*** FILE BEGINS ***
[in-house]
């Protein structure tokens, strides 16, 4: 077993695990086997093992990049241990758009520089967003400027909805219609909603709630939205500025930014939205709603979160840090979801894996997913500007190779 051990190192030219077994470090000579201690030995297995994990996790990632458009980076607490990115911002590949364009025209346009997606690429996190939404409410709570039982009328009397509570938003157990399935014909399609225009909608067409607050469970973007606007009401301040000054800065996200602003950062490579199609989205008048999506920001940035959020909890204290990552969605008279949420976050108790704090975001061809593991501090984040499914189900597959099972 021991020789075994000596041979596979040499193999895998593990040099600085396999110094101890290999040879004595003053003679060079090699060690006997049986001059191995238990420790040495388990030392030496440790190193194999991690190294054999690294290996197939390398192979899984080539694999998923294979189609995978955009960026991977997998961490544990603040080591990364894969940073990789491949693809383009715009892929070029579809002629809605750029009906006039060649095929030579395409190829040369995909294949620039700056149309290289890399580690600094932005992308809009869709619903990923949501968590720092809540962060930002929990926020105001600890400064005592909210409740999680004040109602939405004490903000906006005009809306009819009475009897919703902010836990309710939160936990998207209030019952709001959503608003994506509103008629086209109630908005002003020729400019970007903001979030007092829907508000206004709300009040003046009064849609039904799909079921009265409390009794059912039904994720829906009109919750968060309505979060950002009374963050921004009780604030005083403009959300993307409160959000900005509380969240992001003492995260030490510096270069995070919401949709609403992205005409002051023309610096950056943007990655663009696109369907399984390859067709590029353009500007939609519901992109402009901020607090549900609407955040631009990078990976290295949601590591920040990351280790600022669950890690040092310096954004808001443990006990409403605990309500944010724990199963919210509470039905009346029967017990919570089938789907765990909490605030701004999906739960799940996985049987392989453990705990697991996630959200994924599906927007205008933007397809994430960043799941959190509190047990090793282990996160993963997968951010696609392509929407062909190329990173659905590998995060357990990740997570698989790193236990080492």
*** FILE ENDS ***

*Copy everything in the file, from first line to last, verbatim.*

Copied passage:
[in-house]
């Protein structure tokens, strides 16, 4: 077993695990086997093992990049241990758009520089967003400027909805219609909603709630939205500025930014939205709603979160840090979801894996997913500007190779 051990190192030219077994470090000579201690030995297995994990996790990632458009980076607490990115911002590949364009025209346009997606690429996190939404409410709570039982009328009397509570938003157990399935014909399609225009909608067409607050469970973007606007009401301040000054800065996200602003950062490579199609989205008048999506920001940035959020909890204290990552969605008279949420976050108790704090975001061809593991501090984040499914189900597959099972 021991020789075994000596041979596979040499193999895998593990040099600085396999110094101890290999040879004595003053003679060079090699060690006997049986001059191995238990420790040495388990030392030496440790190193194999991690190294054999690294290996197939390398192979899984080539694999998923294979189609995978955009960026991977997998961490544990603040080591990364894969940073990789491949693809383009715009892929070029579809002629809605750029009906006039060649095929030579395409190829040369995909294949620039700056149309290289890399580690600094932005992308809009869709619903990923949501968590720092809540962060930002929990926020105001600890400064005592909210409740999680004040109602939405004490903000906006005009809306009819009475009897919703902010836990309710939160936990998207209030019952709001959503608003994506509103008629086209109630908005002003020729400019970007903001979030007092829907508000206004709300009040003046009064849609039904799909079921009265409390009794059912039904994720829906009109919750968060309505979060950002009374963050921004009780604030005083403009959300993307409160959000900005509380969240992001003492995260030490510096270069995070919401949709609403992205005409002051023309610096950056943007990655663009696109369907399984390859067709590029353009500007939609519901992109402009901020607090549900609407955040631009990078990976290295949601590591920040990351280790600022669950890690040092310096954004808001443990006990409403605990309500944010724990199963919210509470039905009346029967017990919570089938789907765990909490605030701004999906739960799940996985049987392989453990705990697991996630959200994924599906927007205008933007397809994430960043799941959190509190047990090793282990996160993963997968951010696609392509929407062909190329990173659905590998995060357990990740997570698989790193236990080492």